• We assisted in policy framing and advocacy by designing an Integrated Pasture Development Programme model with NRAA for scaling up the programme across the hot and cold deserts of India. Collating existing best-practices and beneficiary voices into innovative knowledge products and channelising them into advocating for pastoralists’ constraints at the policy levels are of utmost priority to us.
  • We forged convergence with other partners for programme support such as Azim Premji Philanthropic Foundation (vaccination support to animals during lockdown), Selco Foundation (for solar powered shearing machines) and government agencies like Department of Animal Husbandry and Dairying, Rajasthan (animal health camps) and the Rajasthan Forest Department (saplings for developing fodder resources at subsidised rates).
  • As thought leaders in the space of pastoralism, we ensure upcoming interventions like revival of pasture routes find a space in national and international webinars, dialogues and movements. We are an active member of the South-Asia regional group, assisting in garnering stakeholder support for the declaration of the International Year of Rangelands and Pastoralism.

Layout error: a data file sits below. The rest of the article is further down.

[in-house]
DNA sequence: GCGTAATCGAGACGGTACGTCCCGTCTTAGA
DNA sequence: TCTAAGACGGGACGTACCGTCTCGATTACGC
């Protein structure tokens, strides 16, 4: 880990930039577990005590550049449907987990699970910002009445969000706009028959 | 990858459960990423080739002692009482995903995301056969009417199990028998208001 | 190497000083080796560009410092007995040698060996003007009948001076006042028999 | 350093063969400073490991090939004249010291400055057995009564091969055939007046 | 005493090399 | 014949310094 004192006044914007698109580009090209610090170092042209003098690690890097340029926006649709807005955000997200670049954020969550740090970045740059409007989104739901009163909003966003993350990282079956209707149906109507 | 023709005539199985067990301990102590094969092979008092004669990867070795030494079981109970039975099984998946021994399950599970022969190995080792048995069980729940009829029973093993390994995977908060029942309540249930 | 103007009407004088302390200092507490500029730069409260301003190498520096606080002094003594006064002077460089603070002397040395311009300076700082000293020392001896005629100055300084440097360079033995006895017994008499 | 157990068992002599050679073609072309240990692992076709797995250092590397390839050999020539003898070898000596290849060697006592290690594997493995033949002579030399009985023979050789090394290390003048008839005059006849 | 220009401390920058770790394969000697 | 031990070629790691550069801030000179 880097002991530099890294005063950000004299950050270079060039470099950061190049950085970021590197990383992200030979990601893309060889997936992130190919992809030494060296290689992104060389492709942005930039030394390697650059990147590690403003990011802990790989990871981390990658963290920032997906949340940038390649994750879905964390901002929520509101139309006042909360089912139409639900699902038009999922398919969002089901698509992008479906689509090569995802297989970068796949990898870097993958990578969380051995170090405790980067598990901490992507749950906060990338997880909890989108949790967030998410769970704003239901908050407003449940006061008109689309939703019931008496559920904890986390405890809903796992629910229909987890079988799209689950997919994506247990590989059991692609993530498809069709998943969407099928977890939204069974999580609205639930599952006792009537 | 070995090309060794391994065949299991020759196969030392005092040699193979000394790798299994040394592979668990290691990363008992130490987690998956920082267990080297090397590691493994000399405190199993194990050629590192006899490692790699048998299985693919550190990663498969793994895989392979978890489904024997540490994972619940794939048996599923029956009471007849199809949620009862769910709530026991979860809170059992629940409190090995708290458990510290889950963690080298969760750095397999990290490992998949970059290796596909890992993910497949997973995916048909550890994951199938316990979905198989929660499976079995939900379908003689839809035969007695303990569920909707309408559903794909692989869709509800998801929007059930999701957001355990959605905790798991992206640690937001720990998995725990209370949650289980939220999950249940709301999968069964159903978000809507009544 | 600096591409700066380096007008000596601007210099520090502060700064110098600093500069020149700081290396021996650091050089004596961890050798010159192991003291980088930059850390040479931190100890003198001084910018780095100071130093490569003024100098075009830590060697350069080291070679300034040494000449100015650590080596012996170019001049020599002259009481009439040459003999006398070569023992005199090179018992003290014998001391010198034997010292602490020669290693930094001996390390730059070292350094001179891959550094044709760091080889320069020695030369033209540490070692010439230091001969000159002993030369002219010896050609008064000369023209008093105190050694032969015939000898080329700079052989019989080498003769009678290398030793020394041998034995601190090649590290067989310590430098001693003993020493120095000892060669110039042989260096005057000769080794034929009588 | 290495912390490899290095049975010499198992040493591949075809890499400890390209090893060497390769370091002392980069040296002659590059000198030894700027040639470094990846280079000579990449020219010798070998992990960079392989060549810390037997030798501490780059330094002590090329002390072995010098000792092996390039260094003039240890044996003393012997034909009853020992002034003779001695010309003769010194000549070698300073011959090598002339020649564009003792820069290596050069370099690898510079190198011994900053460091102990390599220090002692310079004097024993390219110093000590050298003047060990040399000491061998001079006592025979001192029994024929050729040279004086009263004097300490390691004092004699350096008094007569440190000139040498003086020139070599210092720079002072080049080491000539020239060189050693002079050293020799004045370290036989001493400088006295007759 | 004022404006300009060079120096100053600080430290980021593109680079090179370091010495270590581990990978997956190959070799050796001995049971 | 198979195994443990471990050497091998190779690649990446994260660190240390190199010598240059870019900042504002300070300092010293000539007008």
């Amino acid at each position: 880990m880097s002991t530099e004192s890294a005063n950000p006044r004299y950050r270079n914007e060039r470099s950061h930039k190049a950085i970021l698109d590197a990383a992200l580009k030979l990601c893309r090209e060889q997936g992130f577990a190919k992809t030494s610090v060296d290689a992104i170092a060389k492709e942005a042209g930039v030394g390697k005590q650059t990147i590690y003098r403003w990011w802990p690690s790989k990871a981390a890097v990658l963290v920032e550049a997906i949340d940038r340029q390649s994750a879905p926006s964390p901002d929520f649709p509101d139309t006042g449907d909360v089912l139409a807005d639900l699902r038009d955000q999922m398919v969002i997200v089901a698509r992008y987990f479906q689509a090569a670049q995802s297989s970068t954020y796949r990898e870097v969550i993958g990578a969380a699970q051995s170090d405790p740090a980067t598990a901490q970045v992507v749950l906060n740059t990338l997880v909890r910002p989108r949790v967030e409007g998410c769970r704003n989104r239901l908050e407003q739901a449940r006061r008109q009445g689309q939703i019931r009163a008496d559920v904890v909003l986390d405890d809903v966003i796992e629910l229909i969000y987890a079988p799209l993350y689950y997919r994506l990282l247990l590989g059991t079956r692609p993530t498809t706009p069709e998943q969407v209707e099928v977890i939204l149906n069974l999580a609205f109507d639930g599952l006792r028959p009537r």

• We also conducted technical training of the field implementation teams on collecting data via digital applications.

Forging India’s Largest Camel Herder Alliance- The Camel Partnership

We have facilitated the creation of The Camel Partnership, an alliance of network partners directly or indirectly working on improving the status of camels and associated value chains in India. The Camel Partnership is, in essence, a full-fledged industry-creation exercise that envisions to integrate the traditional, dying camel value chains with the modern economy and start newer value chains that not just help camel-based livelihoods but also improve the status of rapidly shrinking camel populations and camel habitats in the hot and cold deserts of India and beyond. In Rajasthan, Desert Resource Centre drives the revival of the camel ecosystem in the Thar Desert. In its initial phases, The Camel Partnership is advancing camel milk value chains in three camel milk clusters with funding support from Axis Bank Foundation-Sahjeevan and HDFC Bank Parivartan-Marugandha. As a technical agency, we have assigned knowledge resource persons for the development of policy briefs, case stories, booklets and strategy documents and creative articles on camels. We also assisted in reaching out to relevant ecosystem partners for scaling up support for access to affordable and timely veterinary care and grazing and pasture land development. Market research on the business potential of camel milk was assessed by DRC.